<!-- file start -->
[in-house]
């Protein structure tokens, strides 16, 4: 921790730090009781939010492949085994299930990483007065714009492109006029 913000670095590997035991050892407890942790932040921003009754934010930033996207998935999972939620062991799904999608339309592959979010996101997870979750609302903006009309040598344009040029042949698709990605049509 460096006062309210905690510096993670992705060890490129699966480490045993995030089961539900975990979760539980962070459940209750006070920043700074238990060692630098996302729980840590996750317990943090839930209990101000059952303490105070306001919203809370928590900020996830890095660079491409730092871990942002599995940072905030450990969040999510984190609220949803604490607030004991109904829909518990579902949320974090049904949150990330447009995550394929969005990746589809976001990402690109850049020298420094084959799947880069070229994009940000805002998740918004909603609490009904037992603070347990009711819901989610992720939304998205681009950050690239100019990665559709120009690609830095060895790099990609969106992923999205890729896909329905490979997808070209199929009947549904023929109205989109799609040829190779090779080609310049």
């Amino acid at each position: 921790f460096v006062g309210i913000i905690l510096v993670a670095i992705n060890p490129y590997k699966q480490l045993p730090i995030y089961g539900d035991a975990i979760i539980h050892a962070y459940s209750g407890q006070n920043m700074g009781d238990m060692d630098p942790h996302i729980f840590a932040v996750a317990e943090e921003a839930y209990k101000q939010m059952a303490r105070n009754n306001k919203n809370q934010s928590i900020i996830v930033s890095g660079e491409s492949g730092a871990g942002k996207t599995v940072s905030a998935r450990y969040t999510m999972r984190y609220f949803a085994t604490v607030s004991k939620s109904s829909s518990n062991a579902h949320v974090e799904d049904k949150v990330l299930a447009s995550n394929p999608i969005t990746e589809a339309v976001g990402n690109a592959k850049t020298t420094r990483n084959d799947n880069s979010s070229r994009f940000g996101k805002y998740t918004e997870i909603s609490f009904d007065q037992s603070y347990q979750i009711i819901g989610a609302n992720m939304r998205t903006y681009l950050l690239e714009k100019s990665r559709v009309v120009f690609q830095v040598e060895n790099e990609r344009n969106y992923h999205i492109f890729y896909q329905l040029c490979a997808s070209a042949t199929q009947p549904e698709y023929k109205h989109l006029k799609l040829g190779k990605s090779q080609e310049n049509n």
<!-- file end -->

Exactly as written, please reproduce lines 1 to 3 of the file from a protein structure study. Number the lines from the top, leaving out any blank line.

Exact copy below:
[in-house]
């Protein structure tokens, strides 16, 4: 921790730090009781939010492949085994299930990483007065714009492109006029 913000670095590997035991050892407890942790932040921003009754934010930033996207998935999972939620062991799904999608339309592959979010996101997870979750609302903006009309040598344009040029042949698709990605049509 460096006062309210905690510096993670992705060890490129699966480490045993995030089961539900975990979760539980962070459940209750006070920043700074238990060692630098996302729980840590996750317990943090839930209990101000059952303490105070306001919203809370928590900020996830890095660079491409730092871990942002599995940072905030450990969040999510984190609220949803604490607030004991109904829909518990579902949320974090049904949150990330447009995550394929969005990746589809976001990402690109850049020298420094084959799947880069070229994009940000805002998740918004909603609490009904037992603070347990009711819901989610992720939304998205681009950050690239100019990665559709120009690609830095060895790099990609969106992923999205890729896909329905490979997808070209199929009947549904023929109205989109799609040829190779090779080609310049």
């Amino acid at each position: 921790f460096v006062g309210i913000i905690l510096v993670a670095i992705n060890p490129y590997k699966q480490l045993p730090i995030y089961g539900d035991a975990i979760i539980h050892a962070y459940s209750g407890q006070n920043m700074g009781d238990m060692d630098p942790h996302i729980f840590a932040v996750a317990e943090e921003a839930y209990k101000q939010m059952a303490r105070n009754n306001k919203n809370q934010s928590i900020i996830v930033s890095g660079e491409s492949g730092a871990g942002k996207t599995v940072s905030a998935r450990y969040t999510m999972r984190y609220f949803a085994t604490v607030s004991k939620s109904s829909s518990n062991a579902h949320v974090e799904d049904k949150v990330l299930a447009s995550n394929p999608i969005t990746e589809a339309v976001g990402n690109a592959k850049t020298t420094r990483n084959d799947n880069s979010s070229r994009f940000g996101k805002y998740t918004e997870i909603s609490f009904d007065q037992s603070y347990q979750i009711i819901g989610a609302n992720m939304r998205t903006y681009l950050l690239e714009k100019s990665r559709v009309v120009f690609q830095v040598e060895n790099e990609r344009n969106y992923h999205i492109f890729y896909q329905l040029c490979a997808s070209a042949t199929q009947p549904e698709y023929k109205h989109l006029k799609l040829g190779k990605s090779q080609e310049n049509n």